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DIANE MEDVED: Supreme Court Redefines “Marriage” as “Love”

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By Diane Medved

 

President Obama was so romantic when commenting on the Supreme Court 5-4 ruling that same-sex marriage be permitted nationally.  “Love is Love,” he declared, in a puzzling statement of the obvious.

Yes, love is love. But it is not marriage, though the president implied that’s so. Do all people who deeply love each other naturally want to marry?

The nursery rhyme that “love and marriage go together like a horse and carriage” is as outdated as the horse and carriage. Nowadays more Americans are single than married. Many live together; many just hook up. Others cultivate relationships for years but don’t marry.

Love is love. It is a feeling. It can waver and wane and disappear. More marriages based on how spouses feel will mean more divorces, and divorce is inevitably sad, divisive and, when children are involved, becomes difficult, uncomfortable and complicated.

Redefining institutions is a dangerous business. Changing an institution into a feeling is absurd, but it has happened. Marriage, in every culture, through all time, was the setting designated as the procreative, child-rearing core of societies. Without the purpose of man and woman creating offspring that they together raise, marriage would not have endured. Why would the world’s major religions sanctify–set aside–marriage as a glorified institution if societies have no stake in its welfare? Marriage would have faded or morphed thousands of years before if it was defined as a declaration of feelings.

But now that the Supreme Court has decided love is the legally recognized criterion for marriage, they’re going to have a tough time upholding other criteria. Triplet sisters with a close bond certainly deserve to marry as much as two strangers! And should they decide to obtain sperm and become pregnant, isn’t it nicer for a child to have THREE mothers rather than merely two? Doesn’t a child deserve more legally recognized love, rather than less?

Love is love, and now it’s marriage. Love comes in many different types, none more than a mother for her child. I know many who claim their mothers are their best friends. That bond cannot be surpassed; who is to say it is less permanent than those of the same generation? Children should be able to marry their mothers. At age 4, my son Danny pledged to marry me. I remain solidly married to his father and Danny chose a brilliant wife, but we continue our commitment to each other, so why not marriage?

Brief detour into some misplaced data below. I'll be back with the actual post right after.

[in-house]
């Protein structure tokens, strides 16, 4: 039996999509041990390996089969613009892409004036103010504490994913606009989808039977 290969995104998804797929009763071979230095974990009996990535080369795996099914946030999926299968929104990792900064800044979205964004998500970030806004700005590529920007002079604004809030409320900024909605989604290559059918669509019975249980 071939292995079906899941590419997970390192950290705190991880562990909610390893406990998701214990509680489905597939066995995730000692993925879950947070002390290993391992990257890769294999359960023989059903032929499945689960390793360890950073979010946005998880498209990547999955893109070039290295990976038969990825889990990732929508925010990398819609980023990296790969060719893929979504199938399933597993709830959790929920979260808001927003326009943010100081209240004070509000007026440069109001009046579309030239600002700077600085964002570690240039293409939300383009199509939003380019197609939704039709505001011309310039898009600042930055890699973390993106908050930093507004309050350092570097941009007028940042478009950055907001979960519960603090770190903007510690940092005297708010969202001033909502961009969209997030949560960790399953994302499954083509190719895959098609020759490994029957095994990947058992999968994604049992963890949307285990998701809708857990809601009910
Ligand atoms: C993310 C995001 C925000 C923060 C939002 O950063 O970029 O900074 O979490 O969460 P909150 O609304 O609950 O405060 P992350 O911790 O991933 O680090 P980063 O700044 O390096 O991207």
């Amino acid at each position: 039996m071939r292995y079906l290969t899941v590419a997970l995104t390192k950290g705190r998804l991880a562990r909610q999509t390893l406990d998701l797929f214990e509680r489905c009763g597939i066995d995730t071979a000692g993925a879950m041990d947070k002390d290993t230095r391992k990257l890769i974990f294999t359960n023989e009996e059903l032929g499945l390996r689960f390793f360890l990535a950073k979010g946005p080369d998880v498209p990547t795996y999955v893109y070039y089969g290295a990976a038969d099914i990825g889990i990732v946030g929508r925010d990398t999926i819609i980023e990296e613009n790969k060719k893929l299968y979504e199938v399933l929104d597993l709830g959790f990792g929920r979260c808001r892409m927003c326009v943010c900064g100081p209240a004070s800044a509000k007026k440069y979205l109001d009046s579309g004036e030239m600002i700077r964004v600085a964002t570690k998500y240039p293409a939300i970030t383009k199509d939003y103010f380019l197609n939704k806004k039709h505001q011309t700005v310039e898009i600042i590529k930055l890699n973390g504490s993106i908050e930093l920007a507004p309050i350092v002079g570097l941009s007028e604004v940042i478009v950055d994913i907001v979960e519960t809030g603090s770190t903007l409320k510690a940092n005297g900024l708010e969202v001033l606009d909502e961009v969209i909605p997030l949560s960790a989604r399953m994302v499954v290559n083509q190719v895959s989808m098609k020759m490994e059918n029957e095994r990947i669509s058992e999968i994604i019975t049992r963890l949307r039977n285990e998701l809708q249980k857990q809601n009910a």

Love is love, so if someone currently married to another–or others–finds a willing person to add to his/her constellation of love, then clearly under the new definition, he should not be denied marriage. Isn’t it better for children if Mom and Dad or Moms and Dads, remain together? Why should the government require divorce? Isn’t that bad for children? Isn’t divorce economically disruptive? Love is love. How dare the government limit one’s love to just one other person?

Ahh, but government makes many inconsistent laws. When logic dictates one thing, legislators often ignore it. Love is marriage for gay and straight unrelated couples. Love as marriage is forbidden if you love too many people, or love family members or have no divorce.

There are many ways to show respect for those with all sexual orientations. Government does not impede private relationships between people. But like every other culture at every other time, our nation retains a stake in children being born and raised in the environment that offers them the best opportunity to thrive.  That is the only relationship that should be encouraged. Every person is worthy of respect, but not every relationship is worthy of marriage.

The American version of the English language is confused when love is defined as marriage and marriage defined as love. Feelings make poor basis for reliability and predictability, and so with this change, all marriages become tougher to uphold and defend.

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